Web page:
Triple-digit temps will hit Southern California after Fourth of July
LOS ANGELES – The Fourth of July will be comfortable, but hot temperatures are expected to arrive afterwards in Southern California.
Record-breaking heat is possible across the region, with temperatures starting to rise Thursday and through the weekend, according to forecasters at the National Weather Service.
Much warmer weather on the way for late this coming week! High fire danger likely due to hot, dry and windy conditions starting Thursday. #CAwx #LAheat #SoCal https://t.co/c9raj6jaZs
— NWS Los Angeles (@NWSLosAngeles) July 1, 2018
Independence Day will have highs along the beaches generally in the 70s; in the 80s for Orange and Los Angeles county valleys, and the upper 80s and low 90s for Riverside and San Bernardino County valley areas.
Then highs above 100 are forecast for most of Southern California, except for near the ocean, just as the weekend begins, forecasters said.
Temperatures for Friday and Saturday are predicted to reach from the high 90s into the 103-to-105 degree ranges for the Santa Clarita, San Fernando, and San Gabriel valleys in Los Angeles County.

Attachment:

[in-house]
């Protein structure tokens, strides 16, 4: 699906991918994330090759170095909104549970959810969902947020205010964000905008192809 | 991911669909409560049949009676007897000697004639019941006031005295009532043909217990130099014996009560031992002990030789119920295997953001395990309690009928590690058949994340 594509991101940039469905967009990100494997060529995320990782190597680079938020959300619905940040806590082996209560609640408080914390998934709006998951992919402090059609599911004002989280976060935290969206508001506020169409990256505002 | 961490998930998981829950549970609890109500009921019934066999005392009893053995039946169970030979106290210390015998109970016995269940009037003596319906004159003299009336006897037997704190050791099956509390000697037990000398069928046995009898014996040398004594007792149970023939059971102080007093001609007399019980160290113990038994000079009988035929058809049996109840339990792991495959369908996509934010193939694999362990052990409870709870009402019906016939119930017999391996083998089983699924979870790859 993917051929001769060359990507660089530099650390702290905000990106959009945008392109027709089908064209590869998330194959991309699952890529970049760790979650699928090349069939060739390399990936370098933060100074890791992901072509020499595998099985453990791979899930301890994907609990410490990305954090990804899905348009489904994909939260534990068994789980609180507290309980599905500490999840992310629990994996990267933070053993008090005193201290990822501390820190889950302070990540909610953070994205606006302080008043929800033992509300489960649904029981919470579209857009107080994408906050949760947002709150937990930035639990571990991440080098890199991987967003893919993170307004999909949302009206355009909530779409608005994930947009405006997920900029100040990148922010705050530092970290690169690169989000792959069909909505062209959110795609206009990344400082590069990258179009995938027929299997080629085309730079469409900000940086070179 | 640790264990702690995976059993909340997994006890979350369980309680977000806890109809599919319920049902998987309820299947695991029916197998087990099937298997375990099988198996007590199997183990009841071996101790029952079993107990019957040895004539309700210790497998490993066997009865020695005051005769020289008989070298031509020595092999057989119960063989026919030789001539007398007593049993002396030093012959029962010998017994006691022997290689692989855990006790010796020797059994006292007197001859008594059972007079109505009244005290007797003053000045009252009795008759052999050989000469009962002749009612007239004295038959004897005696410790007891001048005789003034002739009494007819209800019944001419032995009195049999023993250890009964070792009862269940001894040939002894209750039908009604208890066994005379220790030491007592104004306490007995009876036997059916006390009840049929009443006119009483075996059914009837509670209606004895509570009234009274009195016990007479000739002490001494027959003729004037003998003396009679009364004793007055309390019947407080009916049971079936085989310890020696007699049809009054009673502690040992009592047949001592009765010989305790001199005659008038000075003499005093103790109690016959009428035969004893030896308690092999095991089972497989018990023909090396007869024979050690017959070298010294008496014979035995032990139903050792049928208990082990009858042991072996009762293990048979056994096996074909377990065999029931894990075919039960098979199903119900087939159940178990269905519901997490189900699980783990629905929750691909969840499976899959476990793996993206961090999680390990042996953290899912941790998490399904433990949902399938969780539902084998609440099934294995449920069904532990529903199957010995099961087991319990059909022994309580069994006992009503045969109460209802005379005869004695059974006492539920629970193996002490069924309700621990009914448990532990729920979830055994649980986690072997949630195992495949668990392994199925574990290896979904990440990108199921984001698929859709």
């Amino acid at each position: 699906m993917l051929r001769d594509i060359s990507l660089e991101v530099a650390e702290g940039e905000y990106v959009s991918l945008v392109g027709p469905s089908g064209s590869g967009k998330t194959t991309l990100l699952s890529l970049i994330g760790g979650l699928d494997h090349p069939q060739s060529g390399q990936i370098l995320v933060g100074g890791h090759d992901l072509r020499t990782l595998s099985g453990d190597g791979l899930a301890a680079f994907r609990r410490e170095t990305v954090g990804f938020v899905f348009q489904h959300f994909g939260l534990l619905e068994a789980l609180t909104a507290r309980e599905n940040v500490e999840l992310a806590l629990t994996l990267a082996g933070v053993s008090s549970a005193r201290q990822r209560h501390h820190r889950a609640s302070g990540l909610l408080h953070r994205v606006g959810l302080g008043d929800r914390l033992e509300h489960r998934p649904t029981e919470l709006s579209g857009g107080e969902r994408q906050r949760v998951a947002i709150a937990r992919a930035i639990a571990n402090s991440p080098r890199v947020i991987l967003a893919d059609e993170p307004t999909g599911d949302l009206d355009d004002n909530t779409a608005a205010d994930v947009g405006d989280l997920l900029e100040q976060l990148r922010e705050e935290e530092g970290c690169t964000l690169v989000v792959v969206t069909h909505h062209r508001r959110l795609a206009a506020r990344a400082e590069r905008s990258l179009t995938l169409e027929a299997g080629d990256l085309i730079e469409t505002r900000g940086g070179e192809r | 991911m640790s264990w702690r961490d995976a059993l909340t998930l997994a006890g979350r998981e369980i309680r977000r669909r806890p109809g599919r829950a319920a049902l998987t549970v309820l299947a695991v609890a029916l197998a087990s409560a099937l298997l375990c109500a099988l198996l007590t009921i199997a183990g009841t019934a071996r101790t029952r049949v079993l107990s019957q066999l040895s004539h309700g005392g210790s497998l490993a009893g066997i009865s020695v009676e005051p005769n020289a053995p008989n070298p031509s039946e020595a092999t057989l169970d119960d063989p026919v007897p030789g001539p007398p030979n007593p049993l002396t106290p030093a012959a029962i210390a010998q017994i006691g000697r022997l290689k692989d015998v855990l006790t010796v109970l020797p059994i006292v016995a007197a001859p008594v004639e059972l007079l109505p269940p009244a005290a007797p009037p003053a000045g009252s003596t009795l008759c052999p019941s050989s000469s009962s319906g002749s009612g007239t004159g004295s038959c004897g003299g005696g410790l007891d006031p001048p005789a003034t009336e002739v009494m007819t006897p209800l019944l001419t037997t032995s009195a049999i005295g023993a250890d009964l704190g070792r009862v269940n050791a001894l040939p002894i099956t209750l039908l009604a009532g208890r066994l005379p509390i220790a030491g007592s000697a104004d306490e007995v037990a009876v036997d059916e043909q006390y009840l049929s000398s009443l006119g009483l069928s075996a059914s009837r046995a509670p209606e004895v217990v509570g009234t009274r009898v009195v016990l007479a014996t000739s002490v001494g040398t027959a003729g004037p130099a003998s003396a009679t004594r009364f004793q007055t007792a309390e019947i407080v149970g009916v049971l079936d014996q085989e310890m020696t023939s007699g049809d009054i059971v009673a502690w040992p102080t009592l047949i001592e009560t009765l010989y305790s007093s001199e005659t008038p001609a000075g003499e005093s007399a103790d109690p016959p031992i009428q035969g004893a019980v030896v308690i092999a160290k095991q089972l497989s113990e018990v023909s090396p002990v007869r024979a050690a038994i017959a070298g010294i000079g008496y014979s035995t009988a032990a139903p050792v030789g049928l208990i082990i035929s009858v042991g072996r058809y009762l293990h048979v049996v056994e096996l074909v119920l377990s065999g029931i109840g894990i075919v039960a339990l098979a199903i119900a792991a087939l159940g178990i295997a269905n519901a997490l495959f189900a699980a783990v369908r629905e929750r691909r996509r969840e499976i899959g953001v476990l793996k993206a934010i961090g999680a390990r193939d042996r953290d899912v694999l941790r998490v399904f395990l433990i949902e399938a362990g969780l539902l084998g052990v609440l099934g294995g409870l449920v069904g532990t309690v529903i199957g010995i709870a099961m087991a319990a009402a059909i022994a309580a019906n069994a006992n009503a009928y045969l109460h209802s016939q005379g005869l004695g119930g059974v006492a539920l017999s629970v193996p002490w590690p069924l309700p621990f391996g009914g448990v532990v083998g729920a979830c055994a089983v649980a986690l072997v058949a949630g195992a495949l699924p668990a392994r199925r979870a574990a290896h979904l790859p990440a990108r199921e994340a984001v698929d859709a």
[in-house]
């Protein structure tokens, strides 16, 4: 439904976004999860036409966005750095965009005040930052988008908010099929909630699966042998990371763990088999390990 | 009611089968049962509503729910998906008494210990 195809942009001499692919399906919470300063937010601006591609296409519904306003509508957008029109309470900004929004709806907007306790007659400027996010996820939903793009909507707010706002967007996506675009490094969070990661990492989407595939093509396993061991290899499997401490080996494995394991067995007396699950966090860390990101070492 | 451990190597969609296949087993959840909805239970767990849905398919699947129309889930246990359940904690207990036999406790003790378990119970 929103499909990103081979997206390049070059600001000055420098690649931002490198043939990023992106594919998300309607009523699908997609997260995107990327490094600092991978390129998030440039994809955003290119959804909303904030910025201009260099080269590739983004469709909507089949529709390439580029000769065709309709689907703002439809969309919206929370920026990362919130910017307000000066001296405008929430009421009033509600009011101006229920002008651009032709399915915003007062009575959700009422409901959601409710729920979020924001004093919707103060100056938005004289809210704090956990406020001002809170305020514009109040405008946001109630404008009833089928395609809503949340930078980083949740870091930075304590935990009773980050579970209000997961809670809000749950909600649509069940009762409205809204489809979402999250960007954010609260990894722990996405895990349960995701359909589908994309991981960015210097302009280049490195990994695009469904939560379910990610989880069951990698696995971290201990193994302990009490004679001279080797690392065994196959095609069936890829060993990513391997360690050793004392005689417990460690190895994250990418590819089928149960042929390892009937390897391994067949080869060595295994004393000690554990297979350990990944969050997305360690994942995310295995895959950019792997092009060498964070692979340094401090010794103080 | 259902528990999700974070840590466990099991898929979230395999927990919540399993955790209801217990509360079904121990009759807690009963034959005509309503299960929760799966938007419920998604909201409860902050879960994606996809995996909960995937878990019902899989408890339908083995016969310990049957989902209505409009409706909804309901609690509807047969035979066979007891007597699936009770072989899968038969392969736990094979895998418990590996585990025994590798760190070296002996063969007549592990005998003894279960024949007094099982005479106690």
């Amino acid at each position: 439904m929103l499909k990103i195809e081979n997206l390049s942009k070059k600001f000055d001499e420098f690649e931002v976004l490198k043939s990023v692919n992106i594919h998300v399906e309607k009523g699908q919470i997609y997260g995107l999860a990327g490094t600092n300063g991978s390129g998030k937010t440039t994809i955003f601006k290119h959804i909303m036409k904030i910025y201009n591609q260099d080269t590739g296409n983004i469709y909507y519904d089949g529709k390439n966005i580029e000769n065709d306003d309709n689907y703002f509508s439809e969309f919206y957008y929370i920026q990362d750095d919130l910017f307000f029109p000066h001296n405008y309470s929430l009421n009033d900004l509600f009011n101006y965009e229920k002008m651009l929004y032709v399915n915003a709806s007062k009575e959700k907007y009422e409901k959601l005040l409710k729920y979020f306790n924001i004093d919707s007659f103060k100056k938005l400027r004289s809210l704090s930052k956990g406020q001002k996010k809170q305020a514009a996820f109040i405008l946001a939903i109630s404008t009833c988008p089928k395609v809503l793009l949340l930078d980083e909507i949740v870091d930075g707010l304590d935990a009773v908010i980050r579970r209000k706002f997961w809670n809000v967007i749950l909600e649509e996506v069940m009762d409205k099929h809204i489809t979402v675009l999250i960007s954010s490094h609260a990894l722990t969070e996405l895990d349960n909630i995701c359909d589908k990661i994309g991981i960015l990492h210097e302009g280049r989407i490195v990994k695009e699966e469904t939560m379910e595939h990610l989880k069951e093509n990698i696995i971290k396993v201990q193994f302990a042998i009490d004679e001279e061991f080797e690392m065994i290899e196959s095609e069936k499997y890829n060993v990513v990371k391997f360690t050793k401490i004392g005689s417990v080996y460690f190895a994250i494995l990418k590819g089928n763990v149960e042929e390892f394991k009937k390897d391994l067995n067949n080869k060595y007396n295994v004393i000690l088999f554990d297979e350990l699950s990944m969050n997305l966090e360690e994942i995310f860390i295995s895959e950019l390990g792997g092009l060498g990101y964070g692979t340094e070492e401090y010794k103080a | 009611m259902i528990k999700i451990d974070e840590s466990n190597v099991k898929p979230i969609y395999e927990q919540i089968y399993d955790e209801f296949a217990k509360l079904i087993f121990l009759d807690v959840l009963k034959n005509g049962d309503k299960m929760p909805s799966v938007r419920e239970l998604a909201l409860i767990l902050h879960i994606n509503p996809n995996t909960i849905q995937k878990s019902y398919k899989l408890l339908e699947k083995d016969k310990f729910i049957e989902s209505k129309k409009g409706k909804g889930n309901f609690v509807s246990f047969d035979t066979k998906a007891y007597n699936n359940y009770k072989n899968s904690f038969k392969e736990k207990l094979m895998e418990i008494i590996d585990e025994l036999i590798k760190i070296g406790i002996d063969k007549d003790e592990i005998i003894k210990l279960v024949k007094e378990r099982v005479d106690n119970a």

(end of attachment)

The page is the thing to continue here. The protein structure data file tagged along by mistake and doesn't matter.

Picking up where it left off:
For Riverside and San Bernardino county valleys, Friday highs of 102 to 108 degrees are forecast, with temperatures at 101 to 107 for Saturday.
Inland Orange County has highs forecast at 96 to 101 degrees for Friday and highs up to 97 for Saturday.
A strong high pressure is expected set up in the Four Corners region late in the week, and will push hot, dry desert air towards Los Angeles, forecasters said. This will combine with surface winds flowing from the north,and may support record heat for portions of the area.
Gusty north winds will scorch the mountains of Los Angeles and Ventura counties and will likely support elevated fire conditions for many areas Thursday through Sunday, forecasters said.
Critical fire weather conditions are held possible at times for the Santa Clarita, Grapevine and Acton areas.
And to the south, increasing tropical activity in the Eastern Pacific may bring high surf and strong rip currents to exposed south-facing beaches as early as Wednesday evening.
High surf may continue through Saturday, the NWS said.
SCNG writer Richard K. De Atley contributed to this report